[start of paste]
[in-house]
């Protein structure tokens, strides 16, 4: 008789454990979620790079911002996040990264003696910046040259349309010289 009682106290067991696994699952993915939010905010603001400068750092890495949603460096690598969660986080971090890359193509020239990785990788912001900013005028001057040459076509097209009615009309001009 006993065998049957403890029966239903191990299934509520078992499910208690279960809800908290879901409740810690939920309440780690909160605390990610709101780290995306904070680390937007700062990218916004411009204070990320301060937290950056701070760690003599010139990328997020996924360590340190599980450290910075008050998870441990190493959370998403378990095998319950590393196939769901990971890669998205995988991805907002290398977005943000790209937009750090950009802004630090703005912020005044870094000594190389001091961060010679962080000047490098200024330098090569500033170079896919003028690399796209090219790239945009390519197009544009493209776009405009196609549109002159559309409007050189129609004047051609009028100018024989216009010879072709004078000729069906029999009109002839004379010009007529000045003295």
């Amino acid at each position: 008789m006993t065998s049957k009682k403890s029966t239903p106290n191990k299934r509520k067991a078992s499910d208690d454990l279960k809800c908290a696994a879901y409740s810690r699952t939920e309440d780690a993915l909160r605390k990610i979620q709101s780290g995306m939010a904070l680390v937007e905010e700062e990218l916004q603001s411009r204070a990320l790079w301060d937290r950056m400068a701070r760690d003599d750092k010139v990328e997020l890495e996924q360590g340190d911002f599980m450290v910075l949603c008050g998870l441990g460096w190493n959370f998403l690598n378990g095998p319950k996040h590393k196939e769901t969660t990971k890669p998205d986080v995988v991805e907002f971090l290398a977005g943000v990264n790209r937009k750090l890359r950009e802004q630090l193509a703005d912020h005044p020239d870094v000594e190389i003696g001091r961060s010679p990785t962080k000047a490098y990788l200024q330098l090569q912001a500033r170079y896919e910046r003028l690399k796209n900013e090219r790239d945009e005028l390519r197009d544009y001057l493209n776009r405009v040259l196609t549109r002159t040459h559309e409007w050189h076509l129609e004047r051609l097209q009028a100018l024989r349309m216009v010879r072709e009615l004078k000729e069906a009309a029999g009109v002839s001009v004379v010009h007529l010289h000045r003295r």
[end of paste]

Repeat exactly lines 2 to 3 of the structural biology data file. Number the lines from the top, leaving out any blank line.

């Protein structure tokens, strides 16, 4: 008789454990979620790079911002996040990264003696910046040259349309010289 009682106290067991696994699952993915939010905010603001400068750092890495949603460096690598969660986080971090890359193509020239990785990788912001900013005028001057040459076509097209009615009309001009 006993065998049957403890029966239903191990299934509520078992499910208690279960809800908290879901409740810690939920309440780690909160605390990610709101780290995306904070680390937007700062990218916004411009204070990320301060937290950056701070760690003599010139990328997020996924360590340190599980450290910075008050998870441990190493959370998403378990095998319950590393196939769901990971890669998205995988991805907002290398977005943000790209937009750090950009802004630090703005912020005044870094000594190389001091961060010679962080000047490098200024330098090569500033170079896919003028690399796209090219790239945009390519197009544009493209776009405009196609549109002159559309409007050189129609004047051609009028100018024989216009010879072709004078000729069906029999009109002839004379010009007529000045003295």
């Amino acid at each position: 008789m006993t065998s049957k009682k403890s029966t239903p106290n191990k299934r509520k067991a078992s499910d208690d454990l279960k809800c908290a696994a879901y409740s810690r699952t939920e309440d780690a993915l909160r605390k990610i979620q709101s780290g995306m939010a904070l680390v937007e905010e700062e990218l916004q603001s411009r204070a990320l790079w301060d937290r950056m400068a701070r760690d003599d750092k010139v990328e997020l890495e996924q360590g340190d911002f599980m450290v910075l949603c008050g998870l441990g460096w190493n959370f998403l690598n378990g095998p319950k996040h590393k196939e769901t969660t990971k890669p998205d986080v995988v991805e907002f971090l290398a977005g943000v990264n790209r937009k750090l890359r950009e802004q630090l193509a703005d912020h005044p020239d870094v000594e190389i003696g001091r961060s010679p990785t962080k000047a490098y990788l200024q330098l090569q912001a500033r170079y896919e910046r003028l690399k796209n900013e090219r790239d945009e005028l390519r197009d544009y001057l493209n776009r405009v040259l196609t549109r002159t040459h559309e409007w050189h076509l129609e004047r051609l097209q009028a100018l024989r349309m216009v010879r072709e009615l004078k000729e069906a009309a029999g009109v002839s001009v004379v010009h007529l010289h000045r003295r």